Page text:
Then there’s one of the fund’s standout companies, the electric carmaker Tesla. With its ‘rock-star’ founder and altruistic goals, it’s an obvious choice: many superfans have already bought into the firm’s meteoric rise with just a few taps on their phone, thanks to new trading apps.

So why shouldn’t investors cut out Lee and his colleagues and invest directly in the changemakers? The problem is that for every Elon Musk, there are many more ‘social impact’ gurus who don’t live up to their hype.

“The biggest risk for long-term investing is permanent loss of capital, by investing in a company that doesn’t have good technology or the right people and could actually go bankrupt. Most of our research takes months if not years, from starting to look at a company to the point where we actually invest.”

And where do tracker and index funds, promising lower fees for a new generation of investors, sit in all of this? Lee wonders how funds investing in hundreds of companies with “minimal research behind the scenes” can drive positive change compared with just 35 handpicked global game-changers.

It’s a fair point, and one to be resolved if we genuinely want to solve the world’s problems. Lee says: “The younger generation is fortunate to be growing up in a period of relative prosperity and stability, able to think more about environmental social and sustainability issues. We are more aware of them because we have a window to the world in our pockets.”

For Lee, it’s what you do with that information, and your money, that counts. “I want to demonstrate that you can do good for the world and do well financially at the same time.” Perhaps – finally – there’s a form of capitalism that we can all get behind.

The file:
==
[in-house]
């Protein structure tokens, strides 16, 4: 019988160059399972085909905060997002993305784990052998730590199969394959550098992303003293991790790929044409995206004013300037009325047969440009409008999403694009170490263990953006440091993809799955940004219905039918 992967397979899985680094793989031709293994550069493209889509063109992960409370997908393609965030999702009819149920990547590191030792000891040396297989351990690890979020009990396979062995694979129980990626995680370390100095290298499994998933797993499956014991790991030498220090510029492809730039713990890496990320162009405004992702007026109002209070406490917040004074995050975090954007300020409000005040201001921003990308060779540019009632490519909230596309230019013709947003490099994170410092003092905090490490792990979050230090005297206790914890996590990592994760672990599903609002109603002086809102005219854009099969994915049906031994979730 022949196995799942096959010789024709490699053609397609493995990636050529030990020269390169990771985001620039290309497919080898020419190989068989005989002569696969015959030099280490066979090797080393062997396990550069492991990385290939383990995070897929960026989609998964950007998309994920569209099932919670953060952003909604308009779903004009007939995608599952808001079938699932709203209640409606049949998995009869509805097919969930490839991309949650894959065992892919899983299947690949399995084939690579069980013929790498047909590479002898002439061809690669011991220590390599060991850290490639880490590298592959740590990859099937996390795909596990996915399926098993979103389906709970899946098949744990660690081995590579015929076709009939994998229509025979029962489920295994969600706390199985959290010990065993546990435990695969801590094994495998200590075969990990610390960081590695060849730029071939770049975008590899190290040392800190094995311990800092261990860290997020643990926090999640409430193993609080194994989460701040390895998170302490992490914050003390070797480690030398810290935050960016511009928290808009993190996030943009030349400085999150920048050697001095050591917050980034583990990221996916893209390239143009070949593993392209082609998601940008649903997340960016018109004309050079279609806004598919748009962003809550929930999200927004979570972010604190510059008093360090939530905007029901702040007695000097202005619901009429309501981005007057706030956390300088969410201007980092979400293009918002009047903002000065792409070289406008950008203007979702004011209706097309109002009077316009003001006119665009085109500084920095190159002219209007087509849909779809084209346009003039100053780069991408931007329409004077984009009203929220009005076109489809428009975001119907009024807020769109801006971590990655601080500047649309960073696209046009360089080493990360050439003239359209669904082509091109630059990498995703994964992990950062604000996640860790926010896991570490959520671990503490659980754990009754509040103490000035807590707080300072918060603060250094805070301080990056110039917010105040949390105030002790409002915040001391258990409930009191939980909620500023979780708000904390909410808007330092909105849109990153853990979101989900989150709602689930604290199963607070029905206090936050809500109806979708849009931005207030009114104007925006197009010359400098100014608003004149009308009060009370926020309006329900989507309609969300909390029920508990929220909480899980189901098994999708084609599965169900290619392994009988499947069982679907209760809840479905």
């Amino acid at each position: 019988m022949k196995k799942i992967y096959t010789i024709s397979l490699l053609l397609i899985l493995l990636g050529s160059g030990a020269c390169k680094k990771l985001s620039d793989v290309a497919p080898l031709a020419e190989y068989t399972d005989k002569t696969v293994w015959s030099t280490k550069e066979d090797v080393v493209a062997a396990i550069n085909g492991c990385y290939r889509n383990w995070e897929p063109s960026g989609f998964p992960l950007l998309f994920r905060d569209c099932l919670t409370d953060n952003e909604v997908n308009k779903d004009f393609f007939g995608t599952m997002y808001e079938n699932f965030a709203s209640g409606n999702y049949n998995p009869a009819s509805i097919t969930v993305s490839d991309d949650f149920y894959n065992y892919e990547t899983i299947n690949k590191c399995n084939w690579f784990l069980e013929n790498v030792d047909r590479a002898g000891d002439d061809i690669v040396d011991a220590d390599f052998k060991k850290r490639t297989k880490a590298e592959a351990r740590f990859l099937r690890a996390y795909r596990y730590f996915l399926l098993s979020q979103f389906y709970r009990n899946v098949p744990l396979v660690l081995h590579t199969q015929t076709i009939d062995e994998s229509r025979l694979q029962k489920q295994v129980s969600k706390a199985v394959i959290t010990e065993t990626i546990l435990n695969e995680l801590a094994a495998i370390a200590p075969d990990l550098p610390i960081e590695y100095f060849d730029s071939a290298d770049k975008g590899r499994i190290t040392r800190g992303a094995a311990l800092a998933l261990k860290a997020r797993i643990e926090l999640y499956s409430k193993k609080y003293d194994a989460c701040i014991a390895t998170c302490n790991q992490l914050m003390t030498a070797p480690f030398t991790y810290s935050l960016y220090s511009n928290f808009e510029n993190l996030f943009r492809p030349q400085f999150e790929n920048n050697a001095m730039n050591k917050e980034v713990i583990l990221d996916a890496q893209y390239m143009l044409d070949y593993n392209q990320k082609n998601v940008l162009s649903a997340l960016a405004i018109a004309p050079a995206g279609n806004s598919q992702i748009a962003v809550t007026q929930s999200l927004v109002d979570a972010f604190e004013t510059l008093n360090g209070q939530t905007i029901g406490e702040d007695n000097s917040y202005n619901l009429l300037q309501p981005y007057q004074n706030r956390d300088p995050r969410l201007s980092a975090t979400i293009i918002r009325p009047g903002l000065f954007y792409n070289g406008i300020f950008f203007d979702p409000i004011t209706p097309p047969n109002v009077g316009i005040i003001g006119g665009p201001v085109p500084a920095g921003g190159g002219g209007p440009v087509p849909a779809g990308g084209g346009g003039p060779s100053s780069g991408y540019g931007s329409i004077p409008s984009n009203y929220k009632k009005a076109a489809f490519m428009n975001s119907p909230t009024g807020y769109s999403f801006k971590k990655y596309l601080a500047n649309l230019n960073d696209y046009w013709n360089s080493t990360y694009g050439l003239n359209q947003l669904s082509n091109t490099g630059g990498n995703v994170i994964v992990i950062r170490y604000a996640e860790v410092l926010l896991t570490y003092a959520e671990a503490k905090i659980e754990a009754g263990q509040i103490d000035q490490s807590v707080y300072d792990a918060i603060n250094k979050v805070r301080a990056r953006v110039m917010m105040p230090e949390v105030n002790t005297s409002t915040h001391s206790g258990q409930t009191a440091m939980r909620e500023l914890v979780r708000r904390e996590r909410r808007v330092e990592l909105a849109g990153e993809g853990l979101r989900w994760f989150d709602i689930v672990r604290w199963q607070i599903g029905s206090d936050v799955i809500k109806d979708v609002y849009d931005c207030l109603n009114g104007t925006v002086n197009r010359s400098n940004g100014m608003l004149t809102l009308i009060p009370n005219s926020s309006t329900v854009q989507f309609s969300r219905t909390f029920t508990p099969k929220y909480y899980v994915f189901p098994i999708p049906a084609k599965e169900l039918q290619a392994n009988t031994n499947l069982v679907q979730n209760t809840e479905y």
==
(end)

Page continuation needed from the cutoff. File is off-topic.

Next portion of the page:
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Baillie Gifford Positive Change Annual Past Performance to 31 March each year (%)
  2018 2019 2020 2021
Positive Change Fund (B Acc) 29.3 11.0 15.9 79.3
Benchmark (MSCI AC World Index + 2%) 5.0 13.3 -4.3 42.4
Source: FE. Class B accumulation shares. GBP. Returns reflect the annual charges but exclude any initial charge paid. The Positive Change Fund was launched in 2017.

Past performance is not a guide to future returns.

The manager believes the MSCI AC World Index + 2% is an appropriate benchmark given the investment policy of the Fund and the approach taken by the manager when investing. There is no guarantee that this objective will be achieved over any time period and actual investment returns may differ from this objective, particularly over shorter time periods.


This article does not constitute, and is not subject to the protections afforded to, independent research. Baillie Gifford and its staff may have dealt in the investments concerned. The views expressed are not statements of fact and should not be considered as advice or a recommendation to buy, sell or hold a particular investment.

The Fund’s share price can be volatile due to movements in the prices of the underlying holdings and the basis on which the Fund is priced. Investments with exposure to overseas securities can be affected by changing stock market conditions and currency exchange rates.

The Fund invests in emerging markets where difficulties in dealing, settlement and custody could arise, resulting in a negative impact on the value of your investment.

Baillie Gifford & Co Limited is authorised and regulated by the Financial Conduct Authority. Baillie Gifford & Co Limited is an Authorised Corporate Director of OEICs. All data is sourced from Baillie Gifford & Co unless otherwise stated.

The images used in this article are for illustrative purposes only.